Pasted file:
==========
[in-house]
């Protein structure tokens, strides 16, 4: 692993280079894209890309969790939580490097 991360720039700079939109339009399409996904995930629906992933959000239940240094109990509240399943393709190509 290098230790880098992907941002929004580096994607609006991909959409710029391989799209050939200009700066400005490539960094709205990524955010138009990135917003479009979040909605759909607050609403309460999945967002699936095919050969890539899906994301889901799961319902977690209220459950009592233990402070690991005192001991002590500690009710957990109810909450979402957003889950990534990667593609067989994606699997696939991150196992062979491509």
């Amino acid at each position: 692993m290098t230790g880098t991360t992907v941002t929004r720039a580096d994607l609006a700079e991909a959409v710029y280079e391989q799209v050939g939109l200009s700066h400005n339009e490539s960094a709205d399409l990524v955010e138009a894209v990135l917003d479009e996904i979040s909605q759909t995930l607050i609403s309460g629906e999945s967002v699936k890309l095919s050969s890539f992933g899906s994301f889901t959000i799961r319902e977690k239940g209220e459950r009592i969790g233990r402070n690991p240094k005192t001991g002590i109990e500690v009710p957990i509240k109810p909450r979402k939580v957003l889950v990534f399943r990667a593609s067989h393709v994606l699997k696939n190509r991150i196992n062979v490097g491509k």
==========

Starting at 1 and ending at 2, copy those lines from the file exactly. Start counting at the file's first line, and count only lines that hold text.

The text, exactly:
[in-house]
């Protein structure tokens, strides 16, 4: 692993280079894209890309969790939580490097 991360720039700079939109339009399409996904995930629906992933959000239940240094109990509240399943393709190509 290098230790880098992907941002929004580096994607609006991909959409710029391989799209050939200009700066400005490539960094709205990524955010138009990135917003479009979040909605759909607050609403309460999945967002699936095919050969890539899906994301889901799961319902977690209220459950009592233990402070690991005192001991002590500690009710957990109810909450979402957003889950990534990667593609067989994606699997696939991150196992062979491509």